“Perceptual influences” are those factors that affect how individuals perceive reality. We are all, to greater or lesser degrees, a product of the environments in which we are raised, which in turn are a product of the broader societal influences that shape those environments. The culture in which we exist, our religions, ethnicities, and genders all contribute to how we view others and ourselves. Depending upon one’s individual upbringing, the levels of influence of disparate factors varies widely, but it is hard to completely eliminate such influences, and better to simply recognize them and adapt accordingly.
It is well-known that cultural influences are powerful motivators for how individuals respond to events. The current outbreak of the Ebola virus – an enormously dangerous hemorrhagic disease – has illuminated the difficulties inherent in responding to crises when cultural inhibitions influence human behavior. In societies like some of those in the rural West African villages where this deadly disease has appeared, distrust of central governments, including the public health administrators and practitioners essential for the disease’s treatment and containment, has greatly complicated those governments’ ability to respond to the outbreak. If villagers view government officials as inherently evil, and the scale of corruption and inefficiency that characterizes such local and national governments certainly validates such concerns, then they are likely, as is the case, to view a sudden government appearance in their villages as threatening, which, in turn, facilitates the disease’s further spread.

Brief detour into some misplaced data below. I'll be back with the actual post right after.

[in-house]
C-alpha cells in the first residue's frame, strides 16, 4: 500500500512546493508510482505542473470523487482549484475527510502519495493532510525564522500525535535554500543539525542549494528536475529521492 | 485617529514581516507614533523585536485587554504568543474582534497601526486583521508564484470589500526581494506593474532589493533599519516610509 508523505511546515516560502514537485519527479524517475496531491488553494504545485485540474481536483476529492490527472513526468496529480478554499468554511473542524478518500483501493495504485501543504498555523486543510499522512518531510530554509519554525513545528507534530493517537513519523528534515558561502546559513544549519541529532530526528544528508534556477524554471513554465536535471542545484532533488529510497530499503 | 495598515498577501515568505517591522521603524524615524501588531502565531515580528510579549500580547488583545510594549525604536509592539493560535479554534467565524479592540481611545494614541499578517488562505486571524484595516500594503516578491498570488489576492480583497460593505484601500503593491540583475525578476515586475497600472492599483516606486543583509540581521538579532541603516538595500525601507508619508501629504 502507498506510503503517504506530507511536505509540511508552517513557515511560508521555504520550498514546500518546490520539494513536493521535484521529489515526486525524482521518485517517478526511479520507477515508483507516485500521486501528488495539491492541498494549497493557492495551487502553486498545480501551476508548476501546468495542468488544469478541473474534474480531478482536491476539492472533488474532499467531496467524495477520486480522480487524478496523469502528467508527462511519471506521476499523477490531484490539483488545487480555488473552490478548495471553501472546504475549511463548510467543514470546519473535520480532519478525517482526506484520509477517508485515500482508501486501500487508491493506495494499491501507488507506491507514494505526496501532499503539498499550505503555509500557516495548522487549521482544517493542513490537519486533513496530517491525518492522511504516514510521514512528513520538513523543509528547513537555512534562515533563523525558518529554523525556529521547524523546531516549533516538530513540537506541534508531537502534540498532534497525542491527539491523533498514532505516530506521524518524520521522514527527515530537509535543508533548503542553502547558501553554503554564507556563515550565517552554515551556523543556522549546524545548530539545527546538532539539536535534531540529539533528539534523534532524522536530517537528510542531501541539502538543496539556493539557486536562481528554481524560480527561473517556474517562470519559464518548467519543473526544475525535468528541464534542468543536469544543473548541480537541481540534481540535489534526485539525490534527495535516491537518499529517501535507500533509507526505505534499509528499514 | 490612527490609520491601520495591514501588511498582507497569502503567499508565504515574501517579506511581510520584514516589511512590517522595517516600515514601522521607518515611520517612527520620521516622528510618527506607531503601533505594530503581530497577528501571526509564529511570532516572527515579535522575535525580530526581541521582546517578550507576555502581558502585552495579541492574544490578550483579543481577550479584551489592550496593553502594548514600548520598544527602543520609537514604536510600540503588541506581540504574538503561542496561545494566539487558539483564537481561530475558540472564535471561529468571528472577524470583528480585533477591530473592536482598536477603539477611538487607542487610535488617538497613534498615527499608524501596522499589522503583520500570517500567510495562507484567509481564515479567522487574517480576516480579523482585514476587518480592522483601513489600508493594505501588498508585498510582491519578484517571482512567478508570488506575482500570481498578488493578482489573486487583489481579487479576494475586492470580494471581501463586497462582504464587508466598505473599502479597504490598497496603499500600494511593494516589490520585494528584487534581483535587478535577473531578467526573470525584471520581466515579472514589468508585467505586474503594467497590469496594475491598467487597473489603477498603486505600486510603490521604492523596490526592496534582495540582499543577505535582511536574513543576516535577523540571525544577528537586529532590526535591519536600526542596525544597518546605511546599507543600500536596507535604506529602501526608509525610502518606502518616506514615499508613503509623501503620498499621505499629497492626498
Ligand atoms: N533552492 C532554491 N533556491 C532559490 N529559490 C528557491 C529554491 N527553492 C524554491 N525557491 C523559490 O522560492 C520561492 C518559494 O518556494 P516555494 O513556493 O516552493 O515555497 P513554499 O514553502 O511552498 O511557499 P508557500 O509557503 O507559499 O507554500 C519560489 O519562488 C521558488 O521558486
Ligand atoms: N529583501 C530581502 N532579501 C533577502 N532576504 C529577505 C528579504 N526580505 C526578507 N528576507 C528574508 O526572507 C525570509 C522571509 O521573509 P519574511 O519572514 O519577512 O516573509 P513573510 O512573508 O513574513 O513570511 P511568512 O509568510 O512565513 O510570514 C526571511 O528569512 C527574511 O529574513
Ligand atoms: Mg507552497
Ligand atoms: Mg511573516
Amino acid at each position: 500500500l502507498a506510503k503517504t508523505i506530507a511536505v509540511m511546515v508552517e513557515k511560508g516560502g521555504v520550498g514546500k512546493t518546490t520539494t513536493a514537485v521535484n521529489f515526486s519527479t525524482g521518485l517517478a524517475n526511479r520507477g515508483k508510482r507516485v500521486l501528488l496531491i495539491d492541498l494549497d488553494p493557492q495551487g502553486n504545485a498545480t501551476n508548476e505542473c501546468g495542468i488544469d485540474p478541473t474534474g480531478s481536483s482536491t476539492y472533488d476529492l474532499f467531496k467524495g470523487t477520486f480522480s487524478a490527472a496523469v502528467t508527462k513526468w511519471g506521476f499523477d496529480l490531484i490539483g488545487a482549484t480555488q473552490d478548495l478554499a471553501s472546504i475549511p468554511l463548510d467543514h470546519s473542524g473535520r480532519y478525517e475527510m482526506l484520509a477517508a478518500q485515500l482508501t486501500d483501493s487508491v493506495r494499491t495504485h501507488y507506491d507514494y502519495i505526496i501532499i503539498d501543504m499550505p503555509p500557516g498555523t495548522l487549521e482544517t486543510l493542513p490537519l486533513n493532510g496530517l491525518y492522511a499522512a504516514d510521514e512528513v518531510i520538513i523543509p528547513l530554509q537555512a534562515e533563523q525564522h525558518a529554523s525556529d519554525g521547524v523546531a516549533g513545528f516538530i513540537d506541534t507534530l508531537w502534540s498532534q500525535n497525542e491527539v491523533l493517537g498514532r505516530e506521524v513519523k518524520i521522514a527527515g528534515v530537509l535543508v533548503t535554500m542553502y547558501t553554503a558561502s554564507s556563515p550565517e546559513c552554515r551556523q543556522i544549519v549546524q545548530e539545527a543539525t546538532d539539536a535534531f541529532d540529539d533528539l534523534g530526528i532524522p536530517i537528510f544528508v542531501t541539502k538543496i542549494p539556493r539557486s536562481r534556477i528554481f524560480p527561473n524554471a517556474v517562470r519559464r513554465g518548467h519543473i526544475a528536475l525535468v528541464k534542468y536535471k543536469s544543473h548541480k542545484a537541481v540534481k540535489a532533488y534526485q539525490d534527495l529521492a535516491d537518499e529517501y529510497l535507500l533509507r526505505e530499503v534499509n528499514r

Influences that combine to shape perceptions, such as the role of women in some Islamic societies, has emerged as a major challenge for both liberal democratic countries and for women’s rights organizations seeking to liberalize such societies. While women in Saudi Arabia are hardly free, and while many chafe at government/mosque-imposed restrictions, such as on their dress and ability to drive, others accept their societies’ restrictions as proper interpretations of Islamic Law and view Western liberalism as anathema to spiritual well-being. In such societies, the confluence of religious interpretations and cultural inhibitions against immodest behavior shapes broader perceptions both of those societies and from those societies.
Perceptual influences simply refers to the baggage we all bring to our perceptions of the world around us. Prior experiences and observations, emotions, philosophical beliefs, and other variables all contribute to perceptions. John Gray’s 1993 bestseller Men are from Mars, Women are from Venus, whether one accepts the author’s analysis and conclusions or not, touched an emotional vein for many readers because of his underlying premise that draws strong, fundamental distinctions between the genders that exist whether we want them to or not, and that the key to bridging the gender divide is to acknowledge those differences and adapt accordingly. Gray’s premise, that gender constitutes a perceptual influence, and a powerful one at that, is but one example of such influences that may or may not play a role in how individuals view the world around them.